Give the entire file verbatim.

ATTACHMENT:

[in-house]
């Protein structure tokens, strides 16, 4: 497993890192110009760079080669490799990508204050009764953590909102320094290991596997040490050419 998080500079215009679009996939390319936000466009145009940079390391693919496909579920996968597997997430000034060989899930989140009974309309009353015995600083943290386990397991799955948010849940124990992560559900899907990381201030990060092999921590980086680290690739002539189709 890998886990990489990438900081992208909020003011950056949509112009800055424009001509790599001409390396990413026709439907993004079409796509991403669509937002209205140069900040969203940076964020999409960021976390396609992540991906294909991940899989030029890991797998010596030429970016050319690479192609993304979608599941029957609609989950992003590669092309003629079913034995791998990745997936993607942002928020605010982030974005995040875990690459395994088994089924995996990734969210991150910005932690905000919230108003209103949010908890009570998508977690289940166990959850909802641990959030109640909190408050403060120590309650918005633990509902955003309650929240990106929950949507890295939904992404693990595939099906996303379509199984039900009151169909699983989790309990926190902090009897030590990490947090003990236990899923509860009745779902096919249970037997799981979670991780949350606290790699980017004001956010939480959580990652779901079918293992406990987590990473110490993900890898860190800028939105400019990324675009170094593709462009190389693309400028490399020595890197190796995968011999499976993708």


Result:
[in-house]
């Protein structure tokens, strides 16, 4: 497993890192110009760079080669490799990508204050009764953590909102320094290991596997040490050419 998080500079215009679009996939390319936000466009145009940079390391693919496909579920996968597997997430000034060989899930989140009974309309009353015995600083943290386990397991799955948010849940124990992560559900899907990381201030990060092999921590980086680290690739002539189709 890998886990990489990438900081992208909020003011950056949509112009800055424009001509790599001409390396990413026709439907993004079409796509991403669509937002209205140069900040969203940076964020999409960021976390396609992540991906294909991940899989030029890991797998010596030429970016050319690479192609993304979608599941029957609609989950992003590669092309003629079913034995791998990745997936993607942002928020605010982030974005995040875990690459395994088994089924995996990734969210991150910005932690905000919230108003209103949010908890009570998508977690289940166990959850909802641990959030109640909190408050403060120590309650918005633990509902955003309650929240990106929950949507890295939904992404693990595939099906996303379509199984039900009151169909699983989790309990926190902090009897030590990490947090003990236990899923509860009745779902096919249970037997799981979670991780949350606290790699980017004001956010939480959580990652779901079918293992406990987590990473110490993900890898860190800028939105400019990324675009170094593709462009190389693309400028490399020595890197190796995968011999499976993708």